So What’s Bugging You?

This map shows the resurgence of measles, mumps, rubella, polio, and whooping cough caused by the anti-vaccination movement. Red triangles indicate health care workers who have been affected by the outbreaks.

This map shows the global resurgence of measles, mumps, rubella, polio, and whooping cough caused by the anti-vaccination movement. Red triangles indicate health care workers who have been affected by the outbreaks.

Viruses, viruses, viruses—they’re everywhere! Whether the kids are coming home from school* with fevers, or coworkers are too busy with workloads to keep their upper respiratory infections out of the office, or we’re barraged with the latest news stories everywhere we go, nasty bugs seem to be the order of the day. Just as new cases of Ebola had begun to rapidly decline in even the worst hit countries (whew!), suddenly, a measles outbreak in California this month has reminded us once again that bugs can be real threats. Measles is one of the most highly infectious diseases there is, and it can be deadly. This year is setting up to be the worst year for measles in the United States since 1994. Read more here: The New Measles.

But wait! There’s good news abloom in the microscopic world. In fact, there’s a lot of good news. The truth is, we are more hosts to more microorganisms—yeasts, bacteria, viruses, etc.—than to our own human cells. We have thrived on this symbiosis, and we’d do well to get to know our teeny tiny friends, frenemies, and outright enemies a little better. So, go on, do yourself a favor and watch this charming representation of our microbiome. It keeps us healthy and happy.

That animation tells the story of the good guys, but what of the pathogens that wreak havoc on us? There’s good news on that front, too! Because, guess what? The 5-second rule has been reinstated! It turns out that food dropped on the floor can still be relatively safe for consumption, depending on length of time it spends there and on its own physical properties (e.g., moisture content, consistency, etc.). Or perhaps a better way to say it is, floor food might pick up fewer pathogens in under 5 seconds than it would take to make someone really sick. Read the dirt here: UK Study Shows Five Second Rule Exists. And note that this rule certainly can’t apply to highly trafficked public places. Ewwwww!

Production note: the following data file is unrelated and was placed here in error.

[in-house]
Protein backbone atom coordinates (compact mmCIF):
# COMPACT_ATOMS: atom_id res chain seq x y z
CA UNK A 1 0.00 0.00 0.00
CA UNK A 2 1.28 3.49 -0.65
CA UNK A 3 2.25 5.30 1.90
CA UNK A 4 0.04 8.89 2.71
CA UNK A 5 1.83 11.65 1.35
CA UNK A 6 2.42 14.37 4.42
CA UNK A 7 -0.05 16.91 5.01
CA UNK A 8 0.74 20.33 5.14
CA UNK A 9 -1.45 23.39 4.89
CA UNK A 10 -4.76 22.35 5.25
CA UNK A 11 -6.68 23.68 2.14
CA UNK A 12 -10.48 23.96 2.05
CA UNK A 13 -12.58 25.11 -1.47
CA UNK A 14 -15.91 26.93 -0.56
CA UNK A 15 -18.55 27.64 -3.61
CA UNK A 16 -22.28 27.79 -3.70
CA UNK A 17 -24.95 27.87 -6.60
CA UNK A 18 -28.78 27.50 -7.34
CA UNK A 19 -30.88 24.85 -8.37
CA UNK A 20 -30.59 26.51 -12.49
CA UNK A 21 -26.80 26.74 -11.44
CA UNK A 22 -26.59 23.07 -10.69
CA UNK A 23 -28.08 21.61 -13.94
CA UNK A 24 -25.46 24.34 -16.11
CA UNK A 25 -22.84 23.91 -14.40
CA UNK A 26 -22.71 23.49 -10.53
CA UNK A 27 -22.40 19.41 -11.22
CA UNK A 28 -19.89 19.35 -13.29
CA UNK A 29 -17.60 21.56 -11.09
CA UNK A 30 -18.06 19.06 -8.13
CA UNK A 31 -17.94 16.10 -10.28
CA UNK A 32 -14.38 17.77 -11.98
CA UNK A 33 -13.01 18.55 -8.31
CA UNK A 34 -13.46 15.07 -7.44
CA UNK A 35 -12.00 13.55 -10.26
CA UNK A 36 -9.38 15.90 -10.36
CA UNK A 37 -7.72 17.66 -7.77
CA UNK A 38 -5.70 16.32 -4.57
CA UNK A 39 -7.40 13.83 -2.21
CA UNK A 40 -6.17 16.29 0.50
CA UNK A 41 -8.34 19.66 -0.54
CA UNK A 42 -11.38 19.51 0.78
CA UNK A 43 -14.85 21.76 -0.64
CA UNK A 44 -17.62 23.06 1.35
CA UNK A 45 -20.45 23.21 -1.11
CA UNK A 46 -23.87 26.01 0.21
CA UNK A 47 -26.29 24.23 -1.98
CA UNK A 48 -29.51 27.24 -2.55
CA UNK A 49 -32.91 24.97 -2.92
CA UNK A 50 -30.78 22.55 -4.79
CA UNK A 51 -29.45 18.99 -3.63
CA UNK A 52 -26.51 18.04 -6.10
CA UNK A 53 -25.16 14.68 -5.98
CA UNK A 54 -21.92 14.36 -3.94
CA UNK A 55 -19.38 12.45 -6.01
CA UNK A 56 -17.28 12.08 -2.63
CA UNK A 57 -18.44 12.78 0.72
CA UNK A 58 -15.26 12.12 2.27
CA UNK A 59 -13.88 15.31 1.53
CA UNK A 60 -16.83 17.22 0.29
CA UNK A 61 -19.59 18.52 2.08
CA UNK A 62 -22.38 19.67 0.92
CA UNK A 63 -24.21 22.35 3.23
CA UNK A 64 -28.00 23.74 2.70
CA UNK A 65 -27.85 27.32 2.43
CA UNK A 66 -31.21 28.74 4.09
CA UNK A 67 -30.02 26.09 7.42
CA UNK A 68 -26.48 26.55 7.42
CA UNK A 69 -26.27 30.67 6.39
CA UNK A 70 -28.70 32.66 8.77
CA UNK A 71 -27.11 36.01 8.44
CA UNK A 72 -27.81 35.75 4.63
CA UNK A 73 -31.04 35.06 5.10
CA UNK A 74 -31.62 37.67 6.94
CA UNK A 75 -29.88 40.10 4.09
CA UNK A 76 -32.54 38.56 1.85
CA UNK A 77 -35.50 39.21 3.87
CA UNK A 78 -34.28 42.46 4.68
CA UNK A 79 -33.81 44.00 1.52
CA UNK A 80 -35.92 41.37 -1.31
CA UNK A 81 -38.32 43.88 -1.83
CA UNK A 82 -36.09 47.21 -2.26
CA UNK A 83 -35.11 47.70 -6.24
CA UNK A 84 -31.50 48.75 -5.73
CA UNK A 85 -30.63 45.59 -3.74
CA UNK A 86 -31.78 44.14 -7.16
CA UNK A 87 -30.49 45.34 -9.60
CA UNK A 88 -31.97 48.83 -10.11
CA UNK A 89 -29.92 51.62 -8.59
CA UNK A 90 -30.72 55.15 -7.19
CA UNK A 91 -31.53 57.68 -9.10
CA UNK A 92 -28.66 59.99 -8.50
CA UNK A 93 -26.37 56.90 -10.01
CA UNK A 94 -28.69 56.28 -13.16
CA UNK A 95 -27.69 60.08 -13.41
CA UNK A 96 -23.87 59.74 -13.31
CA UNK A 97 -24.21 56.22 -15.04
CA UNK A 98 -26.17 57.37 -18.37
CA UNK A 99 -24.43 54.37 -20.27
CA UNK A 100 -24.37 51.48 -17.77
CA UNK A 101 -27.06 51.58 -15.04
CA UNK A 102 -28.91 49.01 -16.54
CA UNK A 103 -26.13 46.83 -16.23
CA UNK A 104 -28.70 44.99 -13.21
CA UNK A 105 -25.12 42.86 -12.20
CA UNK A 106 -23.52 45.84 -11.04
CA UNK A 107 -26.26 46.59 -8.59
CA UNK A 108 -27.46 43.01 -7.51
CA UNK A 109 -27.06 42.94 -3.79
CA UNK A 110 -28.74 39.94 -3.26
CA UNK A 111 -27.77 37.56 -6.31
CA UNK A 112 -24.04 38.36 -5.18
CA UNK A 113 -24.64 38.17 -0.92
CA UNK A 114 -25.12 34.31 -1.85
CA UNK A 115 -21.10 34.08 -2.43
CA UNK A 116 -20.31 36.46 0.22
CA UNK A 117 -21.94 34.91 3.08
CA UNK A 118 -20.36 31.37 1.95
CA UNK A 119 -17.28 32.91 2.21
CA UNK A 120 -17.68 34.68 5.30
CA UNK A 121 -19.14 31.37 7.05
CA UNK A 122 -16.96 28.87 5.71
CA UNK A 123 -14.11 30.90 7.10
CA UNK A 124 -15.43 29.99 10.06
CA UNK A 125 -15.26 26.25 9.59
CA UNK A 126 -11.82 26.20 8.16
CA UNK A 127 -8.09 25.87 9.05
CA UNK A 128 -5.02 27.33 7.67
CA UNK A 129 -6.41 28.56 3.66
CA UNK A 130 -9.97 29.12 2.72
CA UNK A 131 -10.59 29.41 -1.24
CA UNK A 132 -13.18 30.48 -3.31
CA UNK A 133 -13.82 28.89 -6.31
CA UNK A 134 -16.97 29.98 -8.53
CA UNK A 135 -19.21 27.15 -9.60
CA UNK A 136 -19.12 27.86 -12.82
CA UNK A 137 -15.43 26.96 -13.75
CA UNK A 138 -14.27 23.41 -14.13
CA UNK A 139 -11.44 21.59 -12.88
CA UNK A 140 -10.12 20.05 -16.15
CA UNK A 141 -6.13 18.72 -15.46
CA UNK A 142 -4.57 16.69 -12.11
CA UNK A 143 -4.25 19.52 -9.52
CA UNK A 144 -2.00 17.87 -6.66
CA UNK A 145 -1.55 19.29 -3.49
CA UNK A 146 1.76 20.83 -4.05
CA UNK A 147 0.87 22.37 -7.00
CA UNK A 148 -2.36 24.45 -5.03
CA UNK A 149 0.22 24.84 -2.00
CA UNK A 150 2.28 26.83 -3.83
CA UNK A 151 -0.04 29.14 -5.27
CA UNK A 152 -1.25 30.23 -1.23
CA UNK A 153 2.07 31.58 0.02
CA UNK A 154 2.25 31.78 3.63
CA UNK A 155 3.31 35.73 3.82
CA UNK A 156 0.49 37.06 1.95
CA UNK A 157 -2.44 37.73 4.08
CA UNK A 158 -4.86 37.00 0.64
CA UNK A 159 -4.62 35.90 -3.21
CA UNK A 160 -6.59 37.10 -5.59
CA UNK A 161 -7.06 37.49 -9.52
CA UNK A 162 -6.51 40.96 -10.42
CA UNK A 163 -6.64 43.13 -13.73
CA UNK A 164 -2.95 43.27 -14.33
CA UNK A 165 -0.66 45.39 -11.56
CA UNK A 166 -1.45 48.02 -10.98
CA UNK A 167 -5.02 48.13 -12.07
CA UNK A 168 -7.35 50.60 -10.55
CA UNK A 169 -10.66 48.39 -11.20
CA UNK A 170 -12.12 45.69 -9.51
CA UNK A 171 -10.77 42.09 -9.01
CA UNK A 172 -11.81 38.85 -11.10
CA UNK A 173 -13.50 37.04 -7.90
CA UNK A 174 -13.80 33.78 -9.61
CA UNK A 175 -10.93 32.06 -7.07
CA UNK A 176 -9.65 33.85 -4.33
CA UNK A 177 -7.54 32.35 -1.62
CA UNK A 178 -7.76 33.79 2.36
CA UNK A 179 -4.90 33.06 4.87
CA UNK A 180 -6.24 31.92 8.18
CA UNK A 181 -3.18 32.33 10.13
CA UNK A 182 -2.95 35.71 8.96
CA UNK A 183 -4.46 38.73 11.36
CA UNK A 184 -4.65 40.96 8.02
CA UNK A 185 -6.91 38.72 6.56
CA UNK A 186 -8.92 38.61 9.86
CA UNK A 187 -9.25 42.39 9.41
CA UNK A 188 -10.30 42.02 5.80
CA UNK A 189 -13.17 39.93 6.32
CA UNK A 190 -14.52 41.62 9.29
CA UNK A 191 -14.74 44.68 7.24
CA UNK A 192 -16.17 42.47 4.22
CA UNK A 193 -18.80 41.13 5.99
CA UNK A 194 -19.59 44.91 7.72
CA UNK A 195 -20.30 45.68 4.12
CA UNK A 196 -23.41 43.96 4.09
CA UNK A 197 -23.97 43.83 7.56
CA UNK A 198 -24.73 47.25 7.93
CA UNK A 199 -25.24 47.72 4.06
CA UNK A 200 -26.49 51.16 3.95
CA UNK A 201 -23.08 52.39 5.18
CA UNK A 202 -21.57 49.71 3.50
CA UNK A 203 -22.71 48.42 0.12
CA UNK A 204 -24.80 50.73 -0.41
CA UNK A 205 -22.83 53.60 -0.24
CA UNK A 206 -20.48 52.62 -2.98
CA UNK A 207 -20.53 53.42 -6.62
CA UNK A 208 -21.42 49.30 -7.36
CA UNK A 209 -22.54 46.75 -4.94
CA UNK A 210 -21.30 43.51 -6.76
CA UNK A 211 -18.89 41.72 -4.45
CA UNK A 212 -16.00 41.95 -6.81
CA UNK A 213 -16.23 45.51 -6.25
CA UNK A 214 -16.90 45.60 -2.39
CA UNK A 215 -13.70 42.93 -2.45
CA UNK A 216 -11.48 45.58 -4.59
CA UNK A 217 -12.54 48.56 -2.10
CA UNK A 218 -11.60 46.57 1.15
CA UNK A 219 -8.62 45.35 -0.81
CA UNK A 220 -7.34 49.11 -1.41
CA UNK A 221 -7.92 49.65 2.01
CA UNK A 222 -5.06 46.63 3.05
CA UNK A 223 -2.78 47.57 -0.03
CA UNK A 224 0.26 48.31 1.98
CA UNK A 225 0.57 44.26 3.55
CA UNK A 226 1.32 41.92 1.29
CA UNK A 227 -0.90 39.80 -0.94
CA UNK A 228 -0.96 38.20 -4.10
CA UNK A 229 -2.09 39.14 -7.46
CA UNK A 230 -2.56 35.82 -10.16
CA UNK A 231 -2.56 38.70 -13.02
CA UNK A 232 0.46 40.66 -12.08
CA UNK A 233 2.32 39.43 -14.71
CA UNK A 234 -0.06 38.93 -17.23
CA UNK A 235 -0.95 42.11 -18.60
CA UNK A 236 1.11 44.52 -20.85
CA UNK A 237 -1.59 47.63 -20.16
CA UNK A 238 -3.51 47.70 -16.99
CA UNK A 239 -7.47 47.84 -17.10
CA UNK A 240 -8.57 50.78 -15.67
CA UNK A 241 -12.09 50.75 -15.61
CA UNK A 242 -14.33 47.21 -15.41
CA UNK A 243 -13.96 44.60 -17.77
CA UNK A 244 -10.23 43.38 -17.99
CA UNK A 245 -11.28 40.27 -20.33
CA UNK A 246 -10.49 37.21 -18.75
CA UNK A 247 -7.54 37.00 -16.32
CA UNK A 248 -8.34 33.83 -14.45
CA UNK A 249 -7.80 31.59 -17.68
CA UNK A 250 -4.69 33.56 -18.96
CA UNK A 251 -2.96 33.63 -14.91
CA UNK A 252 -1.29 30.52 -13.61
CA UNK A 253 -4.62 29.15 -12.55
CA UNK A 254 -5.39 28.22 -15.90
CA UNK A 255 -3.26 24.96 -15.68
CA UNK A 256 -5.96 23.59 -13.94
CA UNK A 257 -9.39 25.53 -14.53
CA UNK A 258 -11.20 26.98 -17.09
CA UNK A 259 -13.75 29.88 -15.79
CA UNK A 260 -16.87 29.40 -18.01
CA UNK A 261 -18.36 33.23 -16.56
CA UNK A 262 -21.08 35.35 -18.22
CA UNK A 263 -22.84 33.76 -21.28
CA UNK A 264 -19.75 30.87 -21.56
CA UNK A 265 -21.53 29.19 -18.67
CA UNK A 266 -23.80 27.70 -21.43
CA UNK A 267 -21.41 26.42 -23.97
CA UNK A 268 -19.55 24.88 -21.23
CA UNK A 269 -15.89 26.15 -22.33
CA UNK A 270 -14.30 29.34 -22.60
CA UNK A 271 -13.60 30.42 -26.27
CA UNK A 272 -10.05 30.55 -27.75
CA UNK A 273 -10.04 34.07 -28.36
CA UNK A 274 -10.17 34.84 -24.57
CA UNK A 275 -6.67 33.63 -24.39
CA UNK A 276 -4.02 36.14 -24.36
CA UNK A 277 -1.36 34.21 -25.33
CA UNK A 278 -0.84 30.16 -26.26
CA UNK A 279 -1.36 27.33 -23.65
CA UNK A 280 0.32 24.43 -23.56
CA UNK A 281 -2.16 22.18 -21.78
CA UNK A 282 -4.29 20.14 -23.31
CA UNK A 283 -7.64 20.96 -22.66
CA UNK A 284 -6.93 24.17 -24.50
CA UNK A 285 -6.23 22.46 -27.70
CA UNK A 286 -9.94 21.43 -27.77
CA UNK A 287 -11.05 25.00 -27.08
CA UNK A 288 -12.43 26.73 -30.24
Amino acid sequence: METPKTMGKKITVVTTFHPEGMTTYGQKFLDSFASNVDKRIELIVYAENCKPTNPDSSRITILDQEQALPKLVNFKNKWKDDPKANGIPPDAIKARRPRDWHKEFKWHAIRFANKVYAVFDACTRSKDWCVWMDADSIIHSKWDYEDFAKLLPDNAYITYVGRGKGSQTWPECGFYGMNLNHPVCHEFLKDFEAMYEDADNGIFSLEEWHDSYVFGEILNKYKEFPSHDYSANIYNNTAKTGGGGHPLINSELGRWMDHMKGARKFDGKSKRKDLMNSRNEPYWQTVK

Kinda grossed out? Well maybe this story is more to your liking. A new study just published today in Science Daily has found the key to decipher the complex language of the linemen of our immune systems, the T and B lymphocytes, which are our first lines of defense against potentially harmful pathogens like many viruses and even tumors.

Combining methods of Next Generation Sequencing with in vitro stimulation and analysis of specific T cells, the researchers were able for the first time to establish a complete catalogue of the immune response to pathogens and vaccines. In particular, they have catalogued all the clones that respond to a particular microorganism, determining their specificity and their functional properties, for example their ability to produce inflammatory mediators (cytokines) or to migrate to different tissues.

It’s like having the opposing team’s exhaustive playbook—we could potentially have an answering play ready for every viral/bacterial/neoplastic offensive move. The therapeutic possibilities are dizzying. Read more here: The language of T lymphocytes deciphered, the “Rosetta Stone” of the immune system.

For now, though, the little guys are proving more effective at survival than we are, so they deserve some respect. We should above all strive to keep the good ones happy, which ironically, may help stave off the not-so-good ones. Eating right, getting plenty of sleep, and exercising are just what the doctor ordered.

*Note that The New Century School‘s policy mandates that students with infectious illnesses be kept out of school until the danger of contagion has passed (at least 24 hours without symptoms). Please consult the Parent Handbook for more details regarding TNCS’s communicable disease policy.

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